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Hans von Spakovsky / September 13, 2022

Lawsuit Continues Against Benson Over Dead on Voter Rolls

Section 8 of the National Voter Registration Act requires election officials to remove deceased voters from the registration list.

Culling dead individuals from Michigan voter rolls is a pretty basic task for Secretary of State Jocelyn Benson. Now Judge Jane M. Beckering, an appointee of President Joe Biden, has rejected Benson’s demand to dismiss a lawsuit filed against her claiming she refused to remove almost 26,000 dead individuals from the state’s voter rolls.

The lawsuit claims that six weeks before the November 2020 presidential election, Benson was sent a detailed, carefully vetted list of deceased Michigan residents who were still registered to vote: 23,663 of these registered voters had been dead for at least five years, 17,479 had been dead for at least a decade and 3,956 had been dead for at least two decades. This list, according to the lawsuit, exposes the flaws in Michigan’s procedures for ensuring the accuracy of its voter list.

The list of deceased voters was prepared by the Public Interest Legal Foundation (of which I am a board member), a nonpartisan, nonprofit organization dedicated to ensuring both access and security in the election process. PILF carefully matched the Michigan voter list, which it had obtained from Benson’s office, with the Social Security Administration’s Death Index.

PILF “matched full names, full dates of birth, Social Security Numbers, and credit address history information,” according to Judge Beckering.

But Benson refused to remove these dead voters from the rolls after her office received the list from PILF.

As the judge explained, Section 8 of the National Voter Registration Act requires election officials to remove deceased voters from the registration list, and the typical deadline to make changes 90 days before an election does not apply to deceased voters.

Moreover, Benson refused to provide PILF with access to records about the procedures her office uses to maintain the accuracy of the voter lists, which is also a violation of the NVRA which allows for “public inspection” of “all records concerning the implementation of programs and activities conducted for the purpose of ensuring the accuracy and currency of official lists of eligible voters.”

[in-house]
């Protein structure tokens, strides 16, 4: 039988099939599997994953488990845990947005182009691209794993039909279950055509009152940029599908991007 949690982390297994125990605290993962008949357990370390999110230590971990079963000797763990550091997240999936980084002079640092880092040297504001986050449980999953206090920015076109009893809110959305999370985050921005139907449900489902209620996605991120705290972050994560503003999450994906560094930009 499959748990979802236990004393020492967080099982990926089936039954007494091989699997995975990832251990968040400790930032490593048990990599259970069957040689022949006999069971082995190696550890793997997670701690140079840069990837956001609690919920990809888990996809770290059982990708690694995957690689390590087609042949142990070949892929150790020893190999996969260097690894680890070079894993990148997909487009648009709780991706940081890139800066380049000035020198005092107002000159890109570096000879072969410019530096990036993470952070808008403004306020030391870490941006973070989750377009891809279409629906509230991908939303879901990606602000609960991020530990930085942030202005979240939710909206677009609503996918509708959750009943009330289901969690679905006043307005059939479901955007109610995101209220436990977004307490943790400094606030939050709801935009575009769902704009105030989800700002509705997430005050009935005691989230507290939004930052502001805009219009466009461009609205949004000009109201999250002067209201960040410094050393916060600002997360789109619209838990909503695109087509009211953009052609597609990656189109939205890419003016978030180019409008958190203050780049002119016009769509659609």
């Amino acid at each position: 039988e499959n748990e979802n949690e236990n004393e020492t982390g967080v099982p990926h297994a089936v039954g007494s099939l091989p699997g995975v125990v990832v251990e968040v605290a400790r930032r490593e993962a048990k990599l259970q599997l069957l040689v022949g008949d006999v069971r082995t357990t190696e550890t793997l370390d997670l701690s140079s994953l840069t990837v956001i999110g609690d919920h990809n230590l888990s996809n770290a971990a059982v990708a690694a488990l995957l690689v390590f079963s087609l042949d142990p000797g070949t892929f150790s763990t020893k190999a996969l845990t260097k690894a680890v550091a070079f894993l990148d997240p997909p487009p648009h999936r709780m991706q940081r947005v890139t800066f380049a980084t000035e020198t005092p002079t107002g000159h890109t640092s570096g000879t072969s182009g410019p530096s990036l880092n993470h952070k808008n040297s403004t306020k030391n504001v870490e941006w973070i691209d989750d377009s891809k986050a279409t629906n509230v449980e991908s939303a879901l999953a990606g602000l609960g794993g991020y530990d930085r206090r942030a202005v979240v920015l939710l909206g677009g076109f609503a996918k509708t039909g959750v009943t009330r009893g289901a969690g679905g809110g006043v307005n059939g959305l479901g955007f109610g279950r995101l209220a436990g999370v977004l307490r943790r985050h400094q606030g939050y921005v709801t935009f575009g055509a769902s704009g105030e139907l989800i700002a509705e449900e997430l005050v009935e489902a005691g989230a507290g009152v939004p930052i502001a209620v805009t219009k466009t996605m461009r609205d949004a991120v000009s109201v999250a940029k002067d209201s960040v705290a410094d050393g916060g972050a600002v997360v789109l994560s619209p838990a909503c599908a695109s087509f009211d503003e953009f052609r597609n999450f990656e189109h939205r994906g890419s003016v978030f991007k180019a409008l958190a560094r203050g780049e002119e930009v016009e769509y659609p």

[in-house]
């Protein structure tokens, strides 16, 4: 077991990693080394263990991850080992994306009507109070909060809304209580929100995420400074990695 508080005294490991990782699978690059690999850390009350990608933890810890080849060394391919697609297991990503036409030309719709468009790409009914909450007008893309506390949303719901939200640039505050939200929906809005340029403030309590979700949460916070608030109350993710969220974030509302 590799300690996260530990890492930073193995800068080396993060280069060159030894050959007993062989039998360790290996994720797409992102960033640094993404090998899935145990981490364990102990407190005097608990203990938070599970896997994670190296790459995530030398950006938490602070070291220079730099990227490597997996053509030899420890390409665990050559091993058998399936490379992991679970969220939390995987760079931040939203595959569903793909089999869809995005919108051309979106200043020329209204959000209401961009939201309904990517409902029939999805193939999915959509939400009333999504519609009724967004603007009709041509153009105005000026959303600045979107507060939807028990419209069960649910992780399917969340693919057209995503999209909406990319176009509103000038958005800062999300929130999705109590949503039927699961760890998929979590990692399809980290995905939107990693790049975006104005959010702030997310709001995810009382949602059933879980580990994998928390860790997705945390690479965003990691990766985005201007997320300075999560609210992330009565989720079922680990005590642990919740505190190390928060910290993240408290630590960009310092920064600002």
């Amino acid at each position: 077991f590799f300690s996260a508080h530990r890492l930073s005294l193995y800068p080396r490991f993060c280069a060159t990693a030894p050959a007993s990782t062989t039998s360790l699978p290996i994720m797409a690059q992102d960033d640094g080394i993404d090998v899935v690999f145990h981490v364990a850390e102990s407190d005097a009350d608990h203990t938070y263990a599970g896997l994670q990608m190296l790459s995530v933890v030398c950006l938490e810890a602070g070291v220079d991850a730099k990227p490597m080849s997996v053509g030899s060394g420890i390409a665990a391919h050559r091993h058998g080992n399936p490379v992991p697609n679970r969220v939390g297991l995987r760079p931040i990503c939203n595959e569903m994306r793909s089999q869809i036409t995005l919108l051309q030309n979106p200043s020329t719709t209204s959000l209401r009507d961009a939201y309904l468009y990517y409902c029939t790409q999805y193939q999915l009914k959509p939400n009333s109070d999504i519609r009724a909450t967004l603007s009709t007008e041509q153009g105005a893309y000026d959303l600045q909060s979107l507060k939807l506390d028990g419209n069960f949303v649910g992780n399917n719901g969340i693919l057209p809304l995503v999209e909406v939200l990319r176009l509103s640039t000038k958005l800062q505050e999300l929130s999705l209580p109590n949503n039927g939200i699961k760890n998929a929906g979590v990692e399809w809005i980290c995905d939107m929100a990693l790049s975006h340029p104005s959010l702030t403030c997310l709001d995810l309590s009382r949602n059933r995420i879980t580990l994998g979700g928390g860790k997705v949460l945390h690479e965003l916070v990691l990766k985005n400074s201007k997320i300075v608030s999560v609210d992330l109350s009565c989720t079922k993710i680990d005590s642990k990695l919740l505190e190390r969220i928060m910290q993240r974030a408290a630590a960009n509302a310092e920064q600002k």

That federal requirement is intended to guarantee transparency in the election process, a necessary ingredient for honest elections.

After trying to get cooperation from Benson for almost a year and a half, PILF was finally forced to sue her.

Instead of simply settling the lawsuit, Benson filed a motion to dismiss the case. Her spokeswoman bizarrely called the lawsuit an attempt to “undermine American democracy.”

Benson claimed that Michigan already had a general program in place that makes “reasonable efforts” to remove deceased voters from the rolls, so there was no need to review or investigate the detailed information provided by PILF, which her office also claimed the Foundation would not substantiate.

But it seems any competent election official would want to find out why the “general program” missed as many as 26,000 dead voters on PILF’s list, remove them and fix any possible defects in the current “general program” that may have missed finding them.

Having an accurate, up-to-date voter registration list is essential to informing election officials who is eligible to vote and is also important to maintaining voter confidence in the honesty of their elections.

The judge’s refusal to throw out the lawsuit is not the end of the case. But it is an initial win for honest elections in Michigan since the case will go forward.

Hopefully, this lawsuit will succeed in getting Benson to take a closer look at Michigan’s voter rolls and put in better procedures to ensure this doesn’t happen again.

This is not a partisan issue. We do not want deceased individuals on the voter rolls, providing the opportunity for someone to cast illegal ballots in their name and causing other administrative problems for election officials.

That seems like straightforward common sense.


Republished from The Heritage Foundation.

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